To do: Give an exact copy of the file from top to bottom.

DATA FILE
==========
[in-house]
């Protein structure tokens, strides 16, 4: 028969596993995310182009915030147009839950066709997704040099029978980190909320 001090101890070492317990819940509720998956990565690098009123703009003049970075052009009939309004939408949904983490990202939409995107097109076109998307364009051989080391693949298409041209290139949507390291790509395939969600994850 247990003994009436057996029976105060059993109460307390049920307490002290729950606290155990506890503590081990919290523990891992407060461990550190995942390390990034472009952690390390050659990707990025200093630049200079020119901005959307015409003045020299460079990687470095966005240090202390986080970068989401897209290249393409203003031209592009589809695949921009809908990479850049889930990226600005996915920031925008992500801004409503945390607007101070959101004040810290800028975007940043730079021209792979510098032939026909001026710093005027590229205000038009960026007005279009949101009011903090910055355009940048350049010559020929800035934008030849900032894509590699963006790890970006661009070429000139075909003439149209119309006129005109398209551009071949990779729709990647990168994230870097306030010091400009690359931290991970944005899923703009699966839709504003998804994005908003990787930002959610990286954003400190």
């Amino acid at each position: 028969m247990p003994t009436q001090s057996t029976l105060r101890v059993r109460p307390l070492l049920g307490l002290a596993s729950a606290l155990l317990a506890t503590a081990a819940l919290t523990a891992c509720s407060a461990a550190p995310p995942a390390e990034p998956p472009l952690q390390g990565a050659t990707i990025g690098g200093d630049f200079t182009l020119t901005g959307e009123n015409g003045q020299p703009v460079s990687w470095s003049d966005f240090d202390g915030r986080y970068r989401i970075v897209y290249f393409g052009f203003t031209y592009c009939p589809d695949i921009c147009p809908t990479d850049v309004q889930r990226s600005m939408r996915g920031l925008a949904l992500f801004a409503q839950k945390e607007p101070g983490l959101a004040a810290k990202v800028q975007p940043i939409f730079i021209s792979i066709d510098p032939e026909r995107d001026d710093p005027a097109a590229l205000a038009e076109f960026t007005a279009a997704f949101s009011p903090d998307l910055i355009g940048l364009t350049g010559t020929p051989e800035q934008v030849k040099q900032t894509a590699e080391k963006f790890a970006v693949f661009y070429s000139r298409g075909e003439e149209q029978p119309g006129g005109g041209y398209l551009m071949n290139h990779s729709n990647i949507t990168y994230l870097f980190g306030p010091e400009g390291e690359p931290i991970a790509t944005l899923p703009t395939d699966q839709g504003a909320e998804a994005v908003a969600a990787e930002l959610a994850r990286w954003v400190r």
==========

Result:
[in-house]
């Protein structure tokens, strides 16, 4: 028969596993995310182009915030147009839950066709997704040099029978980190909320 001090101890070492317990819940509720998956990565690098009123703009003049970075052009009939309004939408949904983490990202939409995107097109076109998307364009051989080391693949298409041209290139949507390291790509395939969600994850 247990003994009436057996029976105060059993109460307390049920307490002290729950606290155990506890503590081990919290523990891992407060461990550190995942390390990034472009952690390390050659990707990025200093630049200079020119901005959307015409003045020299460079990687470095966005240090202390986080970068989401897209290249393409203003031209592009589809695949921009809908990479850049889930990226600005996915920031925008992500801004409503945390607007101070959101004040810290800028975007940043730079021209792979510098032939026909001026710093005027590229205000038009960026007005279009949101009011903090910055355009940048350049010559020929800035934008030849900032894509590699963006790890970006661009070429000139075909003439149209119309006129005109398209551009071949990779729709990647990168994230870097306030010091400009690359931290991970944005899923703009699966839709504003998804994005908003990787930002959610990286954003400190």
């Amino acid at each position: 028969m247990p003994t009436q001090s057996t029976l105060r101890v059993r109460p307390l070492l049920g307490l002290a596993s729950a606290l155990l317990a506890t503590a081990a819940l919290t523990a891992c509720s407060a461990a550190p995310p995942a390390e990034p998956p472009l952690q390390g990565a050659t990707i990025g690098g200093d630049f200079t182009l020119t901005g959307e009123n015409g003045q020299p703009v460079s990687w470095s003049d966005f240090d202390g915030r986080y970068r989401i970075v897209y290249f393409g052009f203003t031209y592009c009939p589809d695949i921009c147009p809908t990479d850049v309004q889930r990226s600005m939408r996915g920031l925008a949904l992500f801004a409503q839950k945390e607007p101070g983490l959101a004040a810290k990202v800028q975007p940043i939409f730079i021209s792979i066709d510098p032939e026909r995107d001026d710093p005027a097109a590229l205000a038009e076109f960026t007005a279009a997704f949101s009011p903090d998307l910055i355009g940048l364009t350049g010559t020929p051989e800035q934008v030849k040099q900032t894509a590699e080391k963006f790890a970006v693949f661009y070429s000139r298409g075909e003439e149209q029978p119309g006129g005109g041209y398209l551009m071949n290139h990779s729709n990647i949507t990168y994230l870097f980190g306030p010091e400009g390291e690359p931290i991970a790509t944005l899923p703009t395939d699966q839709g504003a909320e998804a994005v908003a969600a990787e930002l959610a994850r990286w954003v400190r």